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Managing in an Age of Terror
Military Experience Means Business
by Dan Carrison and Rod Walsh

 
   
 
   

Introduction

The news media can cause more damage to the Israeli economy than all the suicide bombers combined - not because it reports on the acts of terror, but because it reports on nothing else. I should have known better than to believe CNN. But, as the El Al 777 cruised on its 10 hour flight from New York to Tel Aviv, I prepared myself mentally to enter a war zone. I imagined Israeli citizens furtively scurrying across the streets, avoiding buses and coffee shops, and living wary, joyless lives under the constant threat of terror attacks. I expected to see a society paralyzed by fear, and I steeled myself for the grim experience of interviewing business leaders who are trapped in an economy under siege.

When the jet landed, I was greeted by the car from the Ministry of Industry and Trade, which was to drive me about Tel Aviv and Jerusalem for two weeks. My heart sank as I noticed that the rear windows were covered with black curtains - no doubt to protect an important American VIP, like myself, from assassination. As we drove off, I huddled in the shadows of the back seat. The Israeli driver soon saw me peeking through the curtains like the star witness in a Mafia trial, and laughed out loud.

The curtains, he explained, were for the summer heat. "But this is winter, so open za curtains." I did so, both literally and metaphorically, and what I saw during my visit was a vibrant, resolute society, packing the buses, cramming the coffee shops and nightclubs, living lives of commitment, purpose, and hope.

Military Experience Means Business

Does former military experience, within a large, societal model, translate into business success for that nation? Well, if Israel is considered, the answer is a resounding 'Yes!'

Israel's national defense strategy is one of 'total defense.' With very few exceptions, every Israeli young man and woman must enter the military at the age of eighteen, for a minimum period of three years for males, and two years for females. After the mandatory active service, Israeli men must remain in the reserves until age forty five, if in a combat unit, or age fifty five, if in a specialist's unit. "Reserve duty" very likely means, in today's political situation, one month of every year on patrol in the West Bank.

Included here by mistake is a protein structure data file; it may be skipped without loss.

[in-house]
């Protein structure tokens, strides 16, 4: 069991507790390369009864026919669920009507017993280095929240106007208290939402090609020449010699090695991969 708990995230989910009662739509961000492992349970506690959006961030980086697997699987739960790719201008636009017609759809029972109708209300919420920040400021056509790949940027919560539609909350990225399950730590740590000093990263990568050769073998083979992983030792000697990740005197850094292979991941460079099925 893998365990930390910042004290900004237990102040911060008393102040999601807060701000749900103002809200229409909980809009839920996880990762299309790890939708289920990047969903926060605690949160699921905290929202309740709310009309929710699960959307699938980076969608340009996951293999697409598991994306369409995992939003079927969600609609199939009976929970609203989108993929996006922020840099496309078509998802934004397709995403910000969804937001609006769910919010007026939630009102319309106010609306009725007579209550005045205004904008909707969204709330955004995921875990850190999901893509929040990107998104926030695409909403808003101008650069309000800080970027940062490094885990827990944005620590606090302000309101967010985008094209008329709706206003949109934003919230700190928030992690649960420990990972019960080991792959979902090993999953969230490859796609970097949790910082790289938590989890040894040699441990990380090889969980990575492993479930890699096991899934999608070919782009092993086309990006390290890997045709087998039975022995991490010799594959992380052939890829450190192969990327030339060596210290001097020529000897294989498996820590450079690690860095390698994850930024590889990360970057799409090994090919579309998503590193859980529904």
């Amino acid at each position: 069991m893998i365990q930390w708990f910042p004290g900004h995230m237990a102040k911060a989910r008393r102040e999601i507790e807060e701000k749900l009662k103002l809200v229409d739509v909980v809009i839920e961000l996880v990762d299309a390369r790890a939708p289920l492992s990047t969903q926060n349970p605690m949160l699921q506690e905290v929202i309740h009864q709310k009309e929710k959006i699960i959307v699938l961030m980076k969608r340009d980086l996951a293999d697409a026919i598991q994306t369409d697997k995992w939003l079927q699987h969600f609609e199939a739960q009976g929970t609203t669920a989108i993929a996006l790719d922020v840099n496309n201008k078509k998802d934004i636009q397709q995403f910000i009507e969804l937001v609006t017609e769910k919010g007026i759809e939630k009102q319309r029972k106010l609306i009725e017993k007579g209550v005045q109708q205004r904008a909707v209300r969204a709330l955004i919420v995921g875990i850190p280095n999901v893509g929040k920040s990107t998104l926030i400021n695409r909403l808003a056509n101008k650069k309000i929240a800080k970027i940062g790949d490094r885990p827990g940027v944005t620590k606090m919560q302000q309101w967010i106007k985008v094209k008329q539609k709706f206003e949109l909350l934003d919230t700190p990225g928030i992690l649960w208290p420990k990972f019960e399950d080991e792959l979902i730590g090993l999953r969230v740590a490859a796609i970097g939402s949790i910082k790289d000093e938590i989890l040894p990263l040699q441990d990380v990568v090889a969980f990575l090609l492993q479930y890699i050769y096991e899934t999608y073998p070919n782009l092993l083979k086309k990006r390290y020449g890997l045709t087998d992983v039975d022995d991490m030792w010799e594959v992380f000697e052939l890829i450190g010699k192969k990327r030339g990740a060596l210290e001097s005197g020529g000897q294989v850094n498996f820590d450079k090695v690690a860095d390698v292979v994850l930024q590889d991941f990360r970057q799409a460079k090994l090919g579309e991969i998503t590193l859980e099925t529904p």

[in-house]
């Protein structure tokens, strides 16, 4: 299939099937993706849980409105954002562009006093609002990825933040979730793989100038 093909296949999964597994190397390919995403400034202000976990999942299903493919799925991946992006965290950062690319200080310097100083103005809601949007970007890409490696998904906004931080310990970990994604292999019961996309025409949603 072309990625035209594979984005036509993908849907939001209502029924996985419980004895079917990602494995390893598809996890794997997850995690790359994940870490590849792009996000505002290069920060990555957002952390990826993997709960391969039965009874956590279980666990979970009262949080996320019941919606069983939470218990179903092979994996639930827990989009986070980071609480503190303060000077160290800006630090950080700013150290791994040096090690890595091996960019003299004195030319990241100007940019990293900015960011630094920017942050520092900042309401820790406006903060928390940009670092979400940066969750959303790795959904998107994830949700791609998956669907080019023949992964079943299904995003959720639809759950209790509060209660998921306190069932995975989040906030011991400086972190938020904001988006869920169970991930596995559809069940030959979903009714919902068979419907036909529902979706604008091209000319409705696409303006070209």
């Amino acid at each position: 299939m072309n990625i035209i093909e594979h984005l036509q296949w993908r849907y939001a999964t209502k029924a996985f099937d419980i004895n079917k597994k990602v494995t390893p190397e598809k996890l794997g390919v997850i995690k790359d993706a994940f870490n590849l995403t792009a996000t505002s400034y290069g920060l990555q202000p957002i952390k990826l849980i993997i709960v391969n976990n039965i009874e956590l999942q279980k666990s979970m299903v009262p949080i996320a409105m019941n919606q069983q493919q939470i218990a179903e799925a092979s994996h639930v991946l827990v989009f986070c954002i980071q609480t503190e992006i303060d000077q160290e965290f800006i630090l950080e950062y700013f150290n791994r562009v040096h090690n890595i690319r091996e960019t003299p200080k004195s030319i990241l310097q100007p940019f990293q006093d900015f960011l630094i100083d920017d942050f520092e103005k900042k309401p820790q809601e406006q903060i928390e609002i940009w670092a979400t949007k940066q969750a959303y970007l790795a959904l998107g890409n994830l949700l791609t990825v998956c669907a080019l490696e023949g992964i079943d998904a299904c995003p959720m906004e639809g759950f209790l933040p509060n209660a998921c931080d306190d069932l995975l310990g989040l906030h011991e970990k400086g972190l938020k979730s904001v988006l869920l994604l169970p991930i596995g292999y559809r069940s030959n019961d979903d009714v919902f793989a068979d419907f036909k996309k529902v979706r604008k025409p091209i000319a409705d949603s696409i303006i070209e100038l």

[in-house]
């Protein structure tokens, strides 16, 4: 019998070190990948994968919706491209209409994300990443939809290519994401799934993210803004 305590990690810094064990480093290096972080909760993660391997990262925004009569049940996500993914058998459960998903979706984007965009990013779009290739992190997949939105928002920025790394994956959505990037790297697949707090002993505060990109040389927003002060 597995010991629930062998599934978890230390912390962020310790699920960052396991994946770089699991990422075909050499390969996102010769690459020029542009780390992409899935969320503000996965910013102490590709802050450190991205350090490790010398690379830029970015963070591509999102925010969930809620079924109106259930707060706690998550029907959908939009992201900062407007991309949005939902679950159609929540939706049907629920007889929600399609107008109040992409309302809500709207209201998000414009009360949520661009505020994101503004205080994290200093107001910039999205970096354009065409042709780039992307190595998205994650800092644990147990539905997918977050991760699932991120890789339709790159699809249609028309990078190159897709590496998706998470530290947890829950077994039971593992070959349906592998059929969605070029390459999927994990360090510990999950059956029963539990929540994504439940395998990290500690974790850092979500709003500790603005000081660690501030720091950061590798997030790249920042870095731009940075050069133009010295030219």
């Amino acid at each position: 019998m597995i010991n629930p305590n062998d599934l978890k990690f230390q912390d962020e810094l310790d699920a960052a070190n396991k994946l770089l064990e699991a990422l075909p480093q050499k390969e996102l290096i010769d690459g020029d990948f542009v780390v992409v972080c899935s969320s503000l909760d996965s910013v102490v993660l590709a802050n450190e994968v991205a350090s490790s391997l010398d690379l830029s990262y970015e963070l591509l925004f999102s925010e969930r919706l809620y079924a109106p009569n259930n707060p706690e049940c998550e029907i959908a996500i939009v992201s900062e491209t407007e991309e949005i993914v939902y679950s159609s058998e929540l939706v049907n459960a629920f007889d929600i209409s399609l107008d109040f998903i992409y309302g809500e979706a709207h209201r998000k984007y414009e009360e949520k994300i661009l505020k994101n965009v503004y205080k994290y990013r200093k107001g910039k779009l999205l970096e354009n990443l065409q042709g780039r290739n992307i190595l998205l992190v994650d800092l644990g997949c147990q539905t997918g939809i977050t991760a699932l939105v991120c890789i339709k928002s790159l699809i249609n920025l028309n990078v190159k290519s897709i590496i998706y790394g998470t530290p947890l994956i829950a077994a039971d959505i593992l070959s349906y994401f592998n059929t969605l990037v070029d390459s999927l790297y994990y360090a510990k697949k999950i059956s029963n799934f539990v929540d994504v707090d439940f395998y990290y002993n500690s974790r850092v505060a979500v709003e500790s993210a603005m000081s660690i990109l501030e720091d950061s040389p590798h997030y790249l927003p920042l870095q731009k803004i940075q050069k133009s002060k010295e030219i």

It is noteworthy that, for all practical purposes, one's military obligation cannot be postponed; instead college and career is postponed, until the young Israeli man turns about twenty one, and the Israeli lady twenty. That suggests that Israeli youth may be, in some sense, like the tortoise in its race against the hare. While American kids, for example, are allowed a three year "head start," Israeli kids must put the pursuit of their professional lives on hold.

Of course, there is another way to look at this tortoise-hare race: while American kids are prolonging their adolescence, partying with their friends for the first two or three years at college, before they take graduation seriously, Israeli kids are making life and death decisions on the urban battlefield of the West Bank. One youth enters college at eighteen; the other young man enters a crucible of leadership. Today's Israeli generation is much like the American "drafted" generations of WW II and Vietnam, which began their college education a few years late - as mature adults, very often with combat experience.

How does this leadership training pay off in the business world? Well, to continue with the Israeli example, very well indeed. Consider Israel's predicament. In the year 2000, the Israeli economy was at its peak; the nation was a world economic power. Today, its economy has been under constant assault for the last three years; hundreds of terrorist attacks have decimated the tourist industry, which affects, in turn, the economy as a whole. Yet no hotels have closed. Some, at 25% occupancy, are turning a profit, while it has been "common knowledge" in the hotel industry, worldwide, that at least a 60% occupancy rate was required just to break even.

Restaurants that have been bombed, reopen within weeks, and are filled with customers who refuse to let terror change their lives. Israeli companies, which are "single source providers" to major American aerospace and processor corporations, have never missed a delivery, even though terrorists try repeatedly to sabotage their efforts. Israel has more companies trading on the NASDAQ than any other country except for the United States. And, it can be argued that Israeli high tech companies fared much better during the collapse of the "dot.com" market, by adapting quickly to the situation (finding new markets) instead of closing their doors. Even with nearly 10% unemployment, brought about by the intifada, violent crime is almost unheard of.

We believe military training has contributed much to the character of this resilient nation, in good times, and bad.


       
   
 
       
   

The Authors

 

Dan Carrison and Rod Walsh have authored an insightful book revealing the leadership principles of the U.S. Marine Corps. Semper Fi: Business Leadership the Marine Corps Way is a lively and practical 'manual' for business managers and executives to lead their department or enterprise to victory.  Visit Semper Fi Consulting for more articles and information on their highly acclaimed keynotes and seminars!

 
       
   
 
       
   
Many more articles in Mission Ready in The CEO Refresher Archives
 
       
   
 
       
   
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Copyright 2004 by Dan Carrison and Rod Walsh. All rights reserved.

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